SANDPOINT — The city’s proposed ban on drive-through businesses has created a political firestorm

Sandpoint officials fine-tune drive-through proposal

Posted: Tuesday, Apr 14, 2009 – 10:06:04 am PDT
Staff writer

SANDPOINT — The city’s proposed ban on drive-through businesses has created a political firestorm, and some city officials now say the prohibition is unnecessary.

The proposal would, among a host of other changes, limit the use of drive-through businesses to areas zoned for light industrial use. The changes were put before the Sandpoint Planning Commission earlier this month and will reach the full council in May.

The Planning Commission recommended several changes to the document, including, on a split vote, requiring drive-throughs to submit to a conditional use permit rather than an outright ban. Despite the recommendation, the commission kept the original proposal intact, which means the council could choose to ignore the commission’s recommendation, according to City Planner Jeremy Grimm.

“Technically, yes, the total prohibition is absolutely on the table,” Grimm said. “It’s going to be in the proposed ordinance that the council will consider.”

The zone change was designed  to be a temporary measure until the council completes a planned overhaul of all zoning laws, Grimm said.

After receiving more than 100 e-mails on the proposal and speaking with a number of local business owners, Councilman John Reuter now believes a drive-through ban — even temporary — is inappropriate. He said requiring drive-throughs to submit to conditional use permits is more in line with his original intent for the zone change.

Reuter, who introduced the drive-through amendment at October’s Public Works Committee meeting, said his focus with the ordinance has always been on protecting residential neighborhoods. He said when the proposal reaches the full council, he will attempt to safeguard drive-throughs currently in business while adding language to give the zone change a one-year life span. As it stands, the proposal does not have a “sunset clause” and would not allow current drive-through business owners to rebuild if their building was damaged or destroyed.

According to Reuter, the entire ordinance would be unnecessary if it weren’t for the unwillingness of some large corporations to respect the rights of their neighbors and the city.

“We have to have some of these rules now to make sure that when corporations come into Sandpoint they play nice with everybody else,” he said. “That’s not kicking them out, it’s saying play by the same rules that everyone else here has played by for years, for decades.”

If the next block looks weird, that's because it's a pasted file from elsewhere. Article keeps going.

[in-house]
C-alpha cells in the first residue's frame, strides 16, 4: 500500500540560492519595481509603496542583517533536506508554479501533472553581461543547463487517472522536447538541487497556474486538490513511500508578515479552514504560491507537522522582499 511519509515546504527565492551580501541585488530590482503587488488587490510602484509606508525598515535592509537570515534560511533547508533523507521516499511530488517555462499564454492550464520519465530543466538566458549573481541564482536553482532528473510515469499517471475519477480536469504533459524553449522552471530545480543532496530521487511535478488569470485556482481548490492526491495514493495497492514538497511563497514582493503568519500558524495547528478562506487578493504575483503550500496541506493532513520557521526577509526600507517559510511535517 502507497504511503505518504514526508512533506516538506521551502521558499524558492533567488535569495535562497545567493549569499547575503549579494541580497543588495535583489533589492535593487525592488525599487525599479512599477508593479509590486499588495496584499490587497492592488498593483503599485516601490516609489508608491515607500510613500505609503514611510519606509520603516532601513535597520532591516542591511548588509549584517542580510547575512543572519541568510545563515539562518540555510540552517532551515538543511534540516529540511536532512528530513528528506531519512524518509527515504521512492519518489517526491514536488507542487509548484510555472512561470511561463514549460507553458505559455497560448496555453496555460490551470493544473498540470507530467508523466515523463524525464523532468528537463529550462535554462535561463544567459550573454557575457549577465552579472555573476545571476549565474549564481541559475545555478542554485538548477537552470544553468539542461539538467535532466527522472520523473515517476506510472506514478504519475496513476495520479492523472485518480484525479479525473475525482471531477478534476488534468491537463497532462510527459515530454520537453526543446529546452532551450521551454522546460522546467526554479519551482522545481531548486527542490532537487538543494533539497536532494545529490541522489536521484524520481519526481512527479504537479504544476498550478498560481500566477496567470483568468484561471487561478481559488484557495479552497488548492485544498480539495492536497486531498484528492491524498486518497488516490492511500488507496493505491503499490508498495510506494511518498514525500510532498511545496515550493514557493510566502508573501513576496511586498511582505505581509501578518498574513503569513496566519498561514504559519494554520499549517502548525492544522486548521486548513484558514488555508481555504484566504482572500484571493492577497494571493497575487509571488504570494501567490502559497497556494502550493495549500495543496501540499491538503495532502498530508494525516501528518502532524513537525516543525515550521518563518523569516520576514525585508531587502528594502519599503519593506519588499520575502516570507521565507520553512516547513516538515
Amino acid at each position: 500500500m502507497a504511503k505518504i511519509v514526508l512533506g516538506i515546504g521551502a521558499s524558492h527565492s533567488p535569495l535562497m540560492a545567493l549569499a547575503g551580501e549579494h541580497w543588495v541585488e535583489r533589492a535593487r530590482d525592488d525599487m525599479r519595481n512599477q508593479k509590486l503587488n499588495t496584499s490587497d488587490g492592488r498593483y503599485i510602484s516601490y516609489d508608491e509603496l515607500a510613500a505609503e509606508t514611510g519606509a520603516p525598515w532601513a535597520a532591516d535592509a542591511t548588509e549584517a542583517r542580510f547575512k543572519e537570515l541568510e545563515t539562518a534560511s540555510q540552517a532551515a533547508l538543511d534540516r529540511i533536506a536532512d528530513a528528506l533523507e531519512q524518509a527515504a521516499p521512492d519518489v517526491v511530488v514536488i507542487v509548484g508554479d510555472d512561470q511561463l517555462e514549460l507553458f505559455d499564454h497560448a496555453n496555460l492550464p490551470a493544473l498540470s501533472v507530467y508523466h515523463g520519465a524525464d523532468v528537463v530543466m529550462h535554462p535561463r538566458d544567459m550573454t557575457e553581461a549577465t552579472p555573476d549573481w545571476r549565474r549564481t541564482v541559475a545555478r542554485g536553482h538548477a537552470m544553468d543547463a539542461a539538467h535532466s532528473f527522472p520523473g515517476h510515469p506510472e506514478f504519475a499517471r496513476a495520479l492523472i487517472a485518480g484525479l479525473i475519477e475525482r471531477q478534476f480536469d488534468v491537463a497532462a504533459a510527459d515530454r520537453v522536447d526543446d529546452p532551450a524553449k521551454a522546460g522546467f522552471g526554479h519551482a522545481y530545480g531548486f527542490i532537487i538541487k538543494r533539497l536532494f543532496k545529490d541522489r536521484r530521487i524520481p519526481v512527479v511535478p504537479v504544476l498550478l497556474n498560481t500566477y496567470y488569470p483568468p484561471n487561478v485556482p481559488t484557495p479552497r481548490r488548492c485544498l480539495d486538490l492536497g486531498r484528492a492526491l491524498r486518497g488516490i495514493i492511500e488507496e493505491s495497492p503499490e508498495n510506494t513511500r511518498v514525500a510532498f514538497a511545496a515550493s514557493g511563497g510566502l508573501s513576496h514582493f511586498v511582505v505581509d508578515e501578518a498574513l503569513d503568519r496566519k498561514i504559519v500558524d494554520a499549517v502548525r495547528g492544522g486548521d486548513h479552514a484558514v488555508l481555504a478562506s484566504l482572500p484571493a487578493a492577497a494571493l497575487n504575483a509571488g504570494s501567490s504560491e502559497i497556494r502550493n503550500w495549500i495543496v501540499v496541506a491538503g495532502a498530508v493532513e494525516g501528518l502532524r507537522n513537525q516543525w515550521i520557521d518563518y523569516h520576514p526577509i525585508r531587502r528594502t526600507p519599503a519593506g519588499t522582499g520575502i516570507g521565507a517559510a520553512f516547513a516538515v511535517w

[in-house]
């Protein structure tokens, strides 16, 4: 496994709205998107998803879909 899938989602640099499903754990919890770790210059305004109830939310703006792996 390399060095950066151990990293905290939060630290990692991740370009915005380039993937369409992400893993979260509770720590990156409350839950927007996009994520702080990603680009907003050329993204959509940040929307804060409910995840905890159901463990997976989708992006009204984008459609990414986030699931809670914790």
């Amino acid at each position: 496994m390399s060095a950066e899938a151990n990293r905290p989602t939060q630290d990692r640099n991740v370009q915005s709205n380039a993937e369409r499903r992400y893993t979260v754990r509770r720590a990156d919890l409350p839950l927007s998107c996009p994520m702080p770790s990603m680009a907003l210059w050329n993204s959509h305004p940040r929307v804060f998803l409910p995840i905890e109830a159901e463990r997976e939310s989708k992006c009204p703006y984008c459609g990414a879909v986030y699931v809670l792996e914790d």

Although she has not read the full ordinance, Councilwoman Carrie Logan said she would support legislation aimed at reining in drive-through businesses, specifically restaurants.

“I’m in favor of going forward with modifying the commercial zone as it’s presently configured so it comes more in line with what we envisioned with the comprehensive plan,” she said.

“As a part of that, if there was consideration given to limiting drive-throughs, I would certainly be open to doing that.”

While the drive-through prohibition has been the most controversial aspect of the proposal, nine new site-plan guidelines would also impact Sandpoint’s future.

If passed, the zone change would require all new or rebuilding structures with a 20,000-square-foot building footprint to adhere to a conditional use agreement that, among other rules, would judge the building on how aesthetically pleasing its colors and materials are.

Grimm, who takes credit for the site plan aspect of the proposal, said the aesthetic provisions are designed to guard against large box stores building in areas he believes would be inappropriate.

“Without that provision in there, you could have a Home Depot built on, say, Boyer Avenue. So as the sun is setting, all those people that live on the west side of Boyer are going to have this intense orange glow when they walk out into their yard because of the orange building,” Grimm said.

“There are some business that have obnoxious colors, and when you do it on a 200-foot long wall, it gets overwhelming.”

Grimm said the aesthetic aspects of the proposal are in line with the comp plan, but could not say the same about a complete ban on drive-throughs.

“I think a number of the measures are consistent with the directive of the comp plan,” he said. “With the drive-through, I think that’s probably much more restrictive than what the comp plan … envisions.”

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